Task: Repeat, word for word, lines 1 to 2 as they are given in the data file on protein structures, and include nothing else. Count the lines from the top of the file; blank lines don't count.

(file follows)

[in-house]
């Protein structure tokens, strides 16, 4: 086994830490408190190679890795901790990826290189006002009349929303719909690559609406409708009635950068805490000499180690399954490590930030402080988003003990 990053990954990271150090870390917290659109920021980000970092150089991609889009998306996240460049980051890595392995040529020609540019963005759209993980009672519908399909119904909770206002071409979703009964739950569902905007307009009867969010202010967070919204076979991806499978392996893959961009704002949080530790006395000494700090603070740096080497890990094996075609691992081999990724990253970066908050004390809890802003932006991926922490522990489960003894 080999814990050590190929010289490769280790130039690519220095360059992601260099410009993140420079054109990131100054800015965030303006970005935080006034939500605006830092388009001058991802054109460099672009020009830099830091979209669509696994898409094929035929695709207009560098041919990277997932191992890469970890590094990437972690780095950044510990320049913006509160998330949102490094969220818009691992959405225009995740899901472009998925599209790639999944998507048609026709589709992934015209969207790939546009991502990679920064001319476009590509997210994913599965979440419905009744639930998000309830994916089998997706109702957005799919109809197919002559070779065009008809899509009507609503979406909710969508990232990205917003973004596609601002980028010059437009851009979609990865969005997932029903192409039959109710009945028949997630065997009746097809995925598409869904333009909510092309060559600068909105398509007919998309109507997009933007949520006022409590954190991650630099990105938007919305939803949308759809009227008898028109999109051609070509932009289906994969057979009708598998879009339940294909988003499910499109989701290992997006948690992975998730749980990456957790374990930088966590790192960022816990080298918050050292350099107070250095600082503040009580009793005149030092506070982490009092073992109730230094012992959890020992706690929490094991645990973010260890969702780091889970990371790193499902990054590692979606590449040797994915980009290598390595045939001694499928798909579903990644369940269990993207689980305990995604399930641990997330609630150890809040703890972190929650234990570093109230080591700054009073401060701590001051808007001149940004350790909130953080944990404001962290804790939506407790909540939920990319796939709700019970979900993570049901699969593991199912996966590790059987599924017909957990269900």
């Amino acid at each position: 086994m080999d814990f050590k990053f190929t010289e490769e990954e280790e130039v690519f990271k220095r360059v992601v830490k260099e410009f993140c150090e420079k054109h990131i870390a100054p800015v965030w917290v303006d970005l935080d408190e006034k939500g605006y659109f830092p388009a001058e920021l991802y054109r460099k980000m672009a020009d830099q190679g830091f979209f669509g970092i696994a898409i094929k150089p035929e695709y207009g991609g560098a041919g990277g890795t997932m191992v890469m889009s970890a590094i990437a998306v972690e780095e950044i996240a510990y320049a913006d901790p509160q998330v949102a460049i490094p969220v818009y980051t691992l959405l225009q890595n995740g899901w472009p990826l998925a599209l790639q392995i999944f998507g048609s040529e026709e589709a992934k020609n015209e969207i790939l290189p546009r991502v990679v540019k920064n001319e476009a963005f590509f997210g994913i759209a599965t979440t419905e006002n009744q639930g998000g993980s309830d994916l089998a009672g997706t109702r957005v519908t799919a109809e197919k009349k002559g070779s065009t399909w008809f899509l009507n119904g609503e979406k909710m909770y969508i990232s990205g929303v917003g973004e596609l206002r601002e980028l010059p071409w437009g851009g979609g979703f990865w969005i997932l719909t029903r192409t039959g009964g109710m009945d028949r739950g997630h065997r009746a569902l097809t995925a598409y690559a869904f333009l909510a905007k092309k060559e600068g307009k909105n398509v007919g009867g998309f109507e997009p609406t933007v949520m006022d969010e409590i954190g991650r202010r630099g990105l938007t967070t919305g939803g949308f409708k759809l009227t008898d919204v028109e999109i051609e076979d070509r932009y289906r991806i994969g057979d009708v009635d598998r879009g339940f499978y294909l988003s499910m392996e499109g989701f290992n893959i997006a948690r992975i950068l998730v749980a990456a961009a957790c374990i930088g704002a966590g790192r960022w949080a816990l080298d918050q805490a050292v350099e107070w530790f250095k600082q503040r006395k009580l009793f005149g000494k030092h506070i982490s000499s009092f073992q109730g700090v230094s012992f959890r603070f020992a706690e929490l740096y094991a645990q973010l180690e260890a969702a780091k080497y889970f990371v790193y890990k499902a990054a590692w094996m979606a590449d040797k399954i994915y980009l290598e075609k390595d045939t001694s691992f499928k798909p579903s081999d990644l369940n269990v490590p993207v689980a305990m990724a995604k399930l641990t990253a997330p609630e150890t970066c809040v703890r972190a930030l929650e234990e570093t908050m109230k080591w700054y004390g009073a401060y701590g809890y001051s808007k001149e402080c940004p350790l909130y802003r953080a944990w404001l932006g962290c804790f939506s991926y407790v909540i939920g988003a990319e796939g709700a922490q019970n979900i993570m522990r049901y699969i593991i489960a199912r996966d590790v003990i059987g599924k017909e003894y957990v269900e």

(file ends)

[in-house]
């Protein structure tokens, strides 16, 4: 086994830490408190190679890795901790990826290189006002009349929303719909690559609406409708009635950068805490000499180690399954490590930030402080988003003990 990053990954990271150090870390917290659109920021980000970092150089991609889009998306996240460049980051890595392995040529020609540019963005759209993980009672519908399909119904909770206002071409979703009964739950569902905007307009009867969010202010967070919204076979991806499978392996893959961009704002949080530790006395000494700090603070740096080497890990094996075609691992081999990724990253970066908050004390809890802003932006991926922490522990489960003894 080999814990050590190929010289490769280790130039690519220095360059992601260099410009993140420079054109990131100054800015965030303006970005935080006034939500605006830092388009001058991802054109460099672009020009830099830091979209669509696994898409094929035929695709207009560098041919990277997932191992890469970890590094990437972690780095950044510990320049913006509160998330949102490094969220818009691992959405225009995740899901472009998925599209790639999944998507048609026709589709992934015209969207790939546009991502990679920064001319476009590509997210994913599965979440419905009744639930998000309830994916089998997706109702957005799919109809197919002559070779065009008809899509009507609503979406909710969508990232990205917003973004596609601002980028010059437009851009979609990865969005997932029903192409039959109710009945028949997630065997009746097809995925598409869904333009909510092309060559600068909105398509007919998309109507997009933007949520006022409590954190991650630099990105938007919305939803949308759809009227008898028109999109051609070509932009289906994969057979009708598998879009339940294909988003499910499109989701290992997006948690992975998730749980990456957790374990930088966590790192960022816990080298918050050292350099107070250095600082503040009580009793005149030092506070982490009092073992109730230094012992959890020992706690929490094991645990973010260890969702780091889970990371790193499902990054590692979606590449040797994915980009290598390595045939001694499928798909579903990644369940269990993207689980305990995604399930641990997330609630150890809040703890972190929650234990570093109230080591700054009073401060701590001051808007001149940004350790909130953080944990404001962290804790939506407790909540939920990319796939709700019970979900993570049901699969593991199912996966590790059987599924017909957990269900």